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Unemployment disparities and how it shapes policy

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Job seekers sit at computers looking for jobs available at a Workforce One Employment Solutions center on Jan. 7, 2014 in North Miami, Florida.
Joe Raedle/Getty Images

Unemployment reached 4.9 percent in June, according to the U.S. Bureau of Labor Statistics.

That number translates to about 7.8 million people who are unemployed.

This rate rose for white workers, while there was little change for Black, Hispanic and Asian workers.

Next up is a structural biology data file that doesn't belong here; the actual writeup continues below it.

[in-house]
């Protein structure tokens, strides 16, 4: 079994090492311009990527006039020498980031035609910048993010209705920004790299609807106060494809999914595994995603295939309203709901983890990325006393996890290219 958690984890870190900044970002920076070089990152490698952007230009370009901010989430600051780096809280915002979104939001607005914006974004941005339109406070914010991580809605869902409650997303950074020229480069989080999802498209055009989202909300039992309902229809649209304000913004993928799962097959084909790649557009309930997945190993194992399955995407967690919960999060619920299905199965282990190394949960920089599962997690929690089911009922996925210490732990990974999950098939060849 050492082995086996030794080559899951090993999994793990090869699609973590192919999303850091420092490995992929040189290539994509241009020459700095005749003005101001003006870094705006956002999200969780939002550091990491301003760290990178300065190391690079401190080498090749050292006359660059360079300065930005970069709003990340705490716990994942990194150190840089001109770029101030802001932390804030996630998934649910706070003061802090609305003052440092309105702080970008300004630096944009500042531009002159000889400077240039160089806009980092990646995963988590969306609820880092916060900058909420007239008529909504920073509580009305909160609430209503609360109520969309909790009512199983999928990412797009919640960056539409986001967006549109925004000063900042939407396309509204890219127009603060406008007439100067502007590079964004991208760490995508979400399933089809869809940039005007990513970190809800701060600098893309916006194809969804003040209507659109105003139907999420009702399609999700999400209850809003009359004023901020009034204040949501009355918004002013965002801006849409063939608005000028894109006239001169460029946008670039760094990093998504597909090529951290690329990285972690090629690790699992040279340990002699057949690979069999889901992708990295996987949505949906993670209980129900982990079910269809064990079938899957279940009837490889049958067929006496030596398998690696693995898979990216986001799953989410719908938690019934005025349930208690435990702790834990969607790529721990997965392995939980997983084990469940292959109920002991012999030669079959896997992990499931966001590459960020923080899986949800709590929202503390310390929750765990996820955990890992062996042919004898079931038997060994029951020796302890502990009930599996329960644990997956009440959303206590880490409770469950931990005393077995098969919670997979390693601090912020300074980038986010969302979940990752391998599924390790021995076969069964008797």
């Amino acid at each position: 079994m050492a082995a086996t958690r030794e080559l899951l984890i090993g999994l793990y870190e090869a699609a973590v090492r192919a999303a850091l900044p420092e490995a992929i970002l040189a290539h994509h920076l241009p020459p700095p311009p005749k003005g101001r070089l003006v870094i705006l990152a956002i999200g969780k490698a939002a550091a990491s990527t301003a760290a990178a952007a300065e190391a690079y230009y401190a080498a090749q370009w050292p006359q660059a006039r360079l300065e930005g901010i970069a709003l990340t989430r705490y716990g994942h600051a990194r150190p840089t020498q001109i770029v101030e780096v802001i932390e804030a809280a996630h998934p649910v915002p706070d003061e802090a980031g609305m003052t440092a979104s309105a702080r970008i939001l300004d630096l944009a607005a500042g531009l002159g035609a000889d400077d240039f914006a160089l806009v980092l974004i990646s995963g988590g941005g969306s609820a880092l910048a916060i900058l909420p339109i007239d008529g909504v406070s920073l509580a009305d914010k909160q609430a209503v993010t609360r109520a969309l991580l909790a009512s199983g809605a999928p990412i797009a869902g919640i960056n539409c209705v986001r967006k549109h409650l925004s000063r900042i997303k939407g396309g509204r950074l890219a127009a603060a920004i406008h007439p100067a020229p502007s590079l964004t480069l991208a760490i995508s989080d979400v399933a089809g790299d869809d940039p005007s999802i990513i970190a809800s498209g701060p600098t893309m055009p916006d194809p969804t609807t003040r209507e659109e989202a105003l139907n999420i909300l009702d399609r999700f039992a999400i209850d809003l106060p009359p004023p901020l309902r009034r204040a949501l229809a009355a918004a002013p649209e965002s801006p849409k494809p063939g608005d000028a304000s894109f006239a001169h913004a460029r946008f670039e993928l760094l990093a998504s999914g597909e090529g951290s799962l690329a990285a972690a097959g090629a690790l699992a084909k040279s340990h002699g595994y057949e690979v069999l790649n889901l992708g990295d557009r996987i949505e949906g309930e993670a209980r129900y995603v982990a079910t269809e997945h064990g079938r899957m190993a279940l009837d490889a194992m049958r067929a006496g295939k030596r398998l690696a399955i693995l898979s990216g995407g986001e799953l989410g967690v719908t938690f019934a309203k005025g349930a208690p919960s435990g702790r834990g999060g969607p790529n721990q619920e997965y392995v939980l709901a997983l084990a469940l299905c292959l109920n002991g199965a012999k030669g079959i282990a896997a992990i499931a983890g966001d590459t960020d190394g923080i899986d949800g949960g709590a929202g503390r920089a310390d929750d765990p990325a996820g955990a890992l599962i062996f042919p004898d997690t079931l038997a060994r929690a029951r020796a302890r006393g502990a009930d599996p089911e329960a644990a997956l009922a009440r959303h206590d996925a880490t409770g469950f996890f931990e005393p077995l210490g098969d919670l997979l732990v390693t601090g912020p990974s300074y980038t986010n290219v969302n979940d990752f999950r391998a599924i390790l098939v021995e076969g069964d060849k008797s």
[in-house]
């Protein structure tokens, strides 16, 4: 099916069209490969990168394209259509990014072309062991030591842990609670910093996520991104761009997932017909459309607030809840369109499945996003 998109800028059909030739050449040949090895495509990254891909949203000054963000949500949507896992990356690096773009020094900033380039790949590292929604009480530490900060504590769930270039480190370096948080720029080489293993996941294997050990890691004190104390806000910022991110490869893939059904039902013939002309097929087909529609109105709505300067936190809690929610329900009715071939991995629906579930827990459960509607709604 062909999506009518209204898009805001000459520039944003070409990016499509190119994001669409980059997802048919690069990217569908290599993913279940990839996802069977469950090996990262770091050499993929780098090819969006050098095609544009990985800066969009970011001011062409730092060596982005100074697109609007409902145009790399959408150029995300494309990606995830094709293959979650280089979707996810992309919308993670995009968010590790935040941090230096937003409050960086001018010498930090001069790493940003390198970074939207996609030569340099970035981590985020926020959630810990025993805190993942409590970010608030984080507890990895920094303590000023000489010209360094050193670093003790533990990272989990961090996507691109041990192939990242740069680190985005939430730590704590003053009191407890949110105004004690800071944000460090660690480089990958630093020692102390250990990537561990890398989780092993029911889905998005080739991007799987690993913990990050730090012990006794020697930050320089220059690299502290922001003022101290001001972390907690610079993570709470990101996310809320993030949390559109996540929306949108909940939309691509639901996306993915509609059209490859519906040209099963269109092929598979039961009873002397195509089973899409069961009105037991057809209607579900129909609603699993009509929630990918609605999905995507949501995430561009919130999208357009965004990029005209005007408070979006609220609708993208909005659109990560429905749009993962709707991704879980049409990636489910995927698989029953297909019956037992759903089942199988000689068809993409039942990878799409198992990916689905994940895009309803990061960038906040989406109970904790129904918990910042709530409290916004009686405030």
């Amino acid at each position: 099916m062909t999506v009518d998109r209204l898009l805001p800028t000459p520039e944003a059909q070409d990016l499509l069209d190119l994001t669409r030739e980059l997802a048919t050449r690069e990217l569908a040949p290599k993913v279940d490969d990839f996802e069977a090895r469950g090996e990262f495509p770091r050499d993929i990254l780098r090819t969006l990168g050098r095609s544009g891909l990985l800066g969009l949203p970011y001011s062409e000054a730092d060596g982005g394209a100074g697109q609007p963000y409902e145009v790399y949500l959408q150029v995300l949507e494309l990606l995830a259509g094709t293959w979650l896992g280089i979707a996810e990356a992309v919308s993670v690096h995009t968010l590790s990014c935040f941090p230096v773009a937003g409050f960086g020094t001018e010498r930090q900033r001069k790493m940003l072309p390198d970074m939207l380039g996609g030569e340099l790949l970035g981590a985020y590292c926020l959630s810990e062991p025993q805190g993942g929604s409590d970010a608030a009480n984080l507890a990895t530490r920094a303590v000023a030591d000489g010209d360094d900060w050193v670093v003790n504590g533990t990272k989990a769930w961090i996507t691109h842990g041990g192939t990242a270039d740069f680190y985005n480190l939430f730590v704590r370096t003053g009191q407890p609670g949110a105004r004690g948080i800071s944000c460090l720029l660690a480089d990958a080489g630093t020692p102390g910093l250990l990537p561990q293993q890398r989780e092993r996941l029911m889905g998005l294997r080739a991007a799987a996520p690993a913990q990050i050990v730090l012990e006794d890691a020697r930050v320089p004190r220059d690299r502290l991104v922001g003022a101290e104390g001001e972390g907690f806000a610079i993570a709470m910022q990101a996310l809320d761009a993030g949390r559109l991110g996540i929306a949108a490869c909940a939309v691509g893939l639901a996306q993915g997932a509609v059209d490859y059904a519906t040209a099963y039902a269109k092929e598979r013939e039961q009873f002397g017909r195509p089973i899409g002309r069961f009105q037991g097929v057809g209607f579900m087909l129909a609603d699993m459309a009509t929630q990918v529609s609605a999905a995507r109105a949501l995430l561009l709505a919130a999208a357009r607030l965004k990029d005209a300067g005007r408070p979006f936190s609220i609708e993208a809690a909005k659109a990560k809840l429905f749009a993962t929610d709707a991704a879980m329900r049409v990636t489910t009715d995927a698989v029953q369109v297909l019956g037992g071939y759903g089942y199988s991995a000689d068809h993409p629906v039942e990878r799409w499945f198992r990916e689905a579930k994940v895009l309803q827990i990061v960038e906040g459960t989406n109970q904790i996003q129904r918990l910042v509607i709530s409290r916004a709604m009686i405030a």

However, the unemployment rate for black people is still nearly double that of their white counterparts, at 8.6 and 4.4 percent respectively.

MPR News host Kerri Miller spoke with two scholars about the implications of this data economically and politically.

Harry Holzer is a public policy professor at Georgetown and former Chief Economist for the U.S. Department of Labor.

Lisa Cook is an associate professor of economics and international relations at Michigan State University.